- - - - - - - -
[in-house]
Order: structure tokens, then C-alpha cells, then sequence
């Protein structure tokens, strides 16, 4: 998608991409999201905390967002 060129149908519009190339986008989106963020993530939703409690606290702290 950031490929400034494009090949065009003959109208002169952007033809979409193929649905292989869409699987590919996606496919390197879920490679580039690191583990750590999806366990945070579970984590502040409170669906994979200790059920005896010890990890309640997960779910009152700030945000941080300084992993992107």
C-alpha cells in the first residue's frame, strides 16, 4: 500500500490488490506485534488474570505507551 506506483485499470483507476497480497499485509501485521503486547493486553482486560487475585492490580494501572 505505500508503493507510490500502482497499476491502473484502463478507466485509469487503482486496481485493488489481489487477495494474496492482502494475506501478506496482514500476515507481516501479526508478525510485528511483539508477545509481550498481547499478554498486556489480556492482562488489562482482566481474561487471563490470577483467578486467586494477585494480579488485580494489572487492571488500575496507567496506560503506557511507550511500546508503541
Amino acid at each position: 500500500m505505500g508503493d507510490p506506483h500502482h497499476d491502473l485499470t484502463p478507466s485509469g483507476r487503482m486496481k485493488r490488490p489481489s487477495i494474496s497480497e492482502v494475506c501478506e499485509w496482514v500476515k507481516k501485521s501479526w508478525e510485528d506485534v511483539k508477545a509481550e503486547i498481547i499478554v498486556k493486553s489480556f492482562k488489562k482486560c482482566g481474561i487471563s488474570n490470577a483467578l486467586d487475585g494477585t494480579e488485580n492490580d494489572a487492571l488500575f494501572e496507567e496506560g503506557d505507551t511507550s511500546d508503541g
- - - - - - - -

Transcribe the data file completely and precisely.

[in-house]
Order: structure tokens, then C-alpha cells, then sequence
């Protein structure tokens, strides 16, 4: 998608991409999201905390967002 060129149908519009190339986008989106963020993530939703409690606290702290 950031490929400034494009090949065009003959109208002169952007033809979409193929649905292989869409699987590919996606496919390197879920490679580039690191583990750590999806366990945070579970984590502040409170669906994979200790059920005896010890990890309640997960779910009152700030945000941080300084992993992107």
C-alpha cells in the first residue's frame, strides 16, 4: 500500500490488490506485534488474570505507551 506506483485499470483507476497480497499485509501485521503486547493486553482486560487475585492490580494501572 505505500508503493507510490500502482497499476491502473484502463478507466485509469487503482486496481485493488489481489487477495494474496492482502494475506501478506496482514500476515507481516501479526508478525510485528511483539508477545509481550498481547499478554498486556489480556492482562488489562482482566481474561487471563490470577483467578486467586494477585494480579488485580494489572487492571488500575496507567496506560503506557511507550511500546508503541
Amino acid at each position: 500500500m505505500g508503493d507510490p506506483h500502482h497499476d491502473l485499470t484502463p478507466s485509469g483507476r487503482m486496481k485493488r490488490p489481489s487477495i494474496s497480497e492482502v494475506c501478506e499485509w496482514v500476515k507481516k501485521s501479526w508478525e510485528d506485534v511483539k508477545a509481550e503486547i498481547i499478554v498486556k493486553s489480556f492482562k488489562k482486560c482482566g481474561i487471563s488474570n490470577a483467578l486467586d487475585g494477585t494480579e488485580n492490580d494489572a487492571l488500575f494501572e496507567e496506560g503506557d505507551t511507550s511500546d508503541g